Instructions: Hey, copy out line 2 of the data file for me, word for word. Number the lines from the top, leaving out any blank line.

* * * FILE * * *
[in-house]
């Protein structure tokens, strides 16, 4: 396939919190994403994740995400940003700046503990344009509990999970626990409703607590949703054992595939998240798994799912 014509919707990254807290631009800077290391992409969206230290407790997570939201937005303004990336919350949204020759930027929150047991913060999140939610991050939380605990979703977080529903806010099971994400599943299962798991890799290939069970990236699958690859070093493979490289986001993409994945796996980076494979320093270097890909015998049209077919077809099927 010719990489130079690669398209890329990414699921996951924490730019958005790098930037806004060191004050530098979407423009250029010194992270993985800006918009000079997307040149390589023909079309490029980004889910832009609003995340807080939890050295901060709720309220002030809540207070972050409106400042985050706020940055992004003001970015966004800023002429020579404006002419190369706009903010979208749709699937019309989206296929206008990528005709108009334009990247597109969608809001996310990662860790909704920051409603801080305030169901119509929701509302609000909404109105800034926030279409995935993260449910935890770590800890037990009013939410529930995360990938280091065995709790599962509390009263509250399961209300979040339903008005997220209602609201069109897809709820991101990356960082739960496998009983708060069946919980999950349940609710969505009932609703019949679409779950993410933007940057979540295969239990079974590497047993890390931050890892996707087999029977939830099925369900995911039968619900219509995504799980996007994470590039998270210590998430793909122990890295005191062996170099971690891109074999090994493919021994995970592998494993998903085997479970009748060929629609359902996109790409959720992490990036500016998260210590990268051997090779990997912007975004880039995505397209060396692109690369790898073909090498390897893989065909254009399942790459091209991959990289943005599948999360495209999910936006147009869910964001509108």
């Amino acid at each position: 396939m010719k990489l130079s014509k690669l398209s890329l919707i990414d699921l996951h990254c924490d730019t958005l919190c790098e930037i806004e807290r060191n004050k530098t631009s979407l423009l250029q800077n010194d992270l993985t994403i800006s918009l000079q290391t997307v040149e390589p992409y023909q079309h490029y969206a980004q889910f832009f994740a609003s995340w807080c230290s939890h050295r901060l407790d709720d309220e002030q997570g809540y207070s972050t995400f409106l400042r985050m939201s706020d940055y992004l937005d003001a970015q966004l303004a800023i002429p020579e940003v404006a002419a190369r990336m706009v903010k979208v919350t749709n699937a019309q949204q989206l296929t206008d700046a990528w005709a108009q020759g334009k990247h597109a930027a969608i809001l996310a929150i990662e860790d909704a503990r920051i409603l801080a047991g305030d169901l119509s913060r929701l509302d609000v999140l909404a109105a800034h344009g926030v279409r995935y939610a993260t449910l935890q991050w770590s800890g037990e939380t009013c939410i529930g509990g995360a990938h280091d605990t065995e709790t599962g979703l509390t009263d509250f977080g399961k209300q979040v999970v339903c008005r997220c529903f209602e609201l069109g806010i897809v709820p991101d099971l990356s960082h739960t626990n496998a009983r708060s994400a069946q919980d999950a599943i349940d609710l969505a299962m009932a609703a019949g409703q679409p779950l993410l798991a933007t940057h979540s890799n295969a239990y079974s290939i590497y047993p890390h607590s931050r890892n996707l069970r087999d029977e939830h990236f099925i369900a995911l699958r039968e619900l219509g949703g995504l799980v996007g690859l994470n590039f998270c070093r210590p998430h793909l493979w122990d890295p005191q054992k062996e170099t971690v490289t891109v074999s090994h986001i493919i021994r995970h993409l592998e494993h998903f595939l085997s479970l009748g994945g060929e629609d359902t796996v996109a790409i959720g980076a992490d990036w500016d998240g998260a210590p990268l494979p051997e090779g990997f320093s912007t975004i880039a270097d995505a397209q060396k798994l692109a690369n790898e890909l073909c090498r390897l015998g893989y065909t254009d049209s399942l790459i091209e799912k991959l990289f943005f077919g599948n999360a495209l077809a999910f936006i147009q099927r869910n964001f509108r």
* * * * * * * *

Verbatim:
């Protein structure tokens, strides 16, 4: 396939919190994403994740995400940003700046503990344009509990999970626990409703607590949703054992595939998240798994799912 014509919707990254807290631009800077290391992409969206230290407790997570939201937005303004990336919350949204020759930027929150047991913060999140939610991050939380605990979703977080529903806010099971994400599943299962798991890799290939069970990236699958690859070093493979490289986001993409994945796996980076494979320093270097890909015998049209077919077809099927 010719990489130079690669398209890329990414699921996951924490730019958005790098930037806004060191004050530098979407423009250029010194992270993985800006918009000079997307040149390589023909079309490029980004889910832009609003995340807080939890050295901060709720309220002030809540207070972050409106400042985050706020940055992004003001970015966004800023002429020579404006002419190369706009903010979208749709699937019309989206296929206008990528005709108009334009990247597109969608809001996310990662860790909704920051409603801080305030169901119509929701509302609000909404109105800034926030279409995935993260449910935890770590800890037990009013939410529930995360990938280091065995709790599962509390009263509250399961209300979040339903008005997220209602609201069109897809709820991101990356960082739960496998009983708060069946919980999950349940609710969505009932609703019949679409779950993410933007940057979540295969239990079974590497047993890390931050890892996707087999029977939830099925369900995911039968619900219509995504799980996007994470590039998270210590998430793909122990890295005191062996170099971690891109074999090994493919021994995970592998494993998903085997479970009748060929629609359902996109790409959720992490990036500016998260210590990268051997090779990997912007975004880039995505397209060396692109690369790898073909090498390897893989065909254009399942790459091209991959990289943005599948999360495209999910936006147009869910964001509108």